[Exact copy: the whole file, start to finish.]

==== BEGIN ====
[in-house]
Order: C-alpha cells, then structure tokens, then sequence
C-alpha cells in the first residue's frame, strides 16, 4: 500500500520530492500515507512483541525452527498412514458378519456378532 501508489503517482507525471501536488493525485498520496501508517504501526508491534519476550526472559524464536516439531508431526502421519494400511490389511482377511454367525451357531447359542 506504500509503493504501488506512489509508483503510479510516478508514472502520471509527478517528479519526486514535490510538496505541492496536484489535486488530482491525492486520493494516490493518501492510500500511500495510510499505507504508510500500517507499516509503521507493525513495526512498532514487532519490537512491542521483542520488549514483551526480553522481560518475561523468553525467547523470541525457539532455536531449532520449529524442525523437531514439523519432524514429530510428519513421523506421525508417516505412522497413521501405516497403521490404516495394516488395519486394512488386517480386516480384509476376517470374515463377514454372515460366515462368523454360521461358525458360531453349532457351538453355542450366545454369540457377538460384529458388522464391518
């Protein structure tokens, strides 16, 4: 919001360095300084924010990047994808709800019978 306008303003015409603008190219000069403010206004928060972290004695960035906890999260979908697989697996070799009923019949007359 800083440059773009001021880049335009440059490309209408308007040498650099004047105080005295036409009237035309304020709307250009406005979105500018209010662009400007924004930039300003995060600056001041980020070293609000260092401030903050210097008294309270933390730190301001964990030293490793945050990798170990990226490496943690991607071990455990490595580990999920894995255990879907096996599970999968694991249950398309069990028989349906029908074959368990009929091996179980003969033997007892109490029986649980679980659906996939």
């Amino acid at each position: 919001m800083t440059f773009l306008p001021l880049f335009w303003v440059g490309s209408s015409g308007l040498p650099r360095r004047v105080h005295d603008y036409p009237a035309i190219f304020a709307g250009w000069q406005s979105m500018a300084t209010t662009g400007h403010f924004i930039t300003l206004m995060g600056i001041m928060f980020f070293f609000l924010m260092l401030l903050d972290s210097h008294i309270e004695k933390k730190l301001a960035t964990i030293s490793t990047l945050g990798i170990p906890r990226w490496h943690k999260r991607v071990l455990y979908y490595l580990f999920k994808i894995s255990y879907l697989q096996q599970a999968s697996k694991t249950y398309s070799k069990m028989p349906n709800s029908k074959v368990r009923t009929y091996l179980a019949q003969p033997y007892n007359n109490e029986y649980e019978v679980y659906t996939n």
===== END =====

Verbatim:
[in-house]
Order: C-alpha cells, then structure tokens, then sequence
C-alpha cells in the first residue's frame, strides 16, 4: 500500500520530492500515507512483541525452527498412514458378519456378532 501508489503517482507525471501536488493525485498520496501508517504501526508491534519476550526472559524464536516439531508431526502421519494400511490389511482377511454367525451357531447359542 506504500509503493504501488506512489509508483503510479510516478508514472502520471509527478517528479519526486514535490510538496505541492496536484489535486488530482491525492486520493494516490493518501492510500500511500495510510499505507504508510500500517507499516509503521507493525513495526512498532514487532519490537512491542521483542520488549514483551526480553522481560518475561523468553525467547523470541525457539532455536531449532520449529524442525523437531514439523519432524514429530510428519513421523506421525508417516505412522497413521501405516497403521490404516495394516488395519486394512488386517480386516480384509476376517470374515463377514454372515460366515462368523454360521461358525458360531453349532457351538453355542450366545454369540457377538460384529458388522464391518
């Protein structure tokens, strides 16, 4: 919001360095300084924010990047994808709800019978 306008303003015409603008190219000069403010206004928060972290004695960035906890999260979908697989697996070799009923019949007359 800083440059773009001021880049335009440059490309209408308007040498650099004047105080005295036409009237035309304020709307250009406005979105500018209010662009400007924004930039300003995060600056001041980020070293609000260092401030903050210097008294309270933390730190301001964990030293490793945050990798170990990226490496943690991607071990455990490595580990999920894995255990879907096996599970999968694991249950398309069990028989349906029908074959368990009929091996179980003969033997007892109490029986649980679980659906996939």
């Amino acid at each position: 919001m800083t440059f773009l306008p001021l880049f335009w303003v440059g490309s209408s015409g308007l040498p650099r360095r004047v105080h005295d603008y036409p009237a035309i190219f304020a709307g250009w000069q406005s979105m500018a300084t209010t662009g400007h403010f924004i930039t300003l206004m995060g600056i001041m928060f980020f070293f609000l924010m260092l401030l903050d972290s210097h008294i309270e004695k933390k730190l301001a960035t964990i030293s490793t990047l945050g990798i170990p906890r990226w490496h943690k999260r991607v071990l455990y979908y490595l580990f999920k994808i894995s255990y879907l697989q096996q599970a999968s697996k694991t249950y398309s070799k069990m028989p349906n709800s029908k074959v368990r009923t009929y091996l179980a019949q003969p033997y007892n007359n109490e029986y649980e019978v679980y659906t996939n």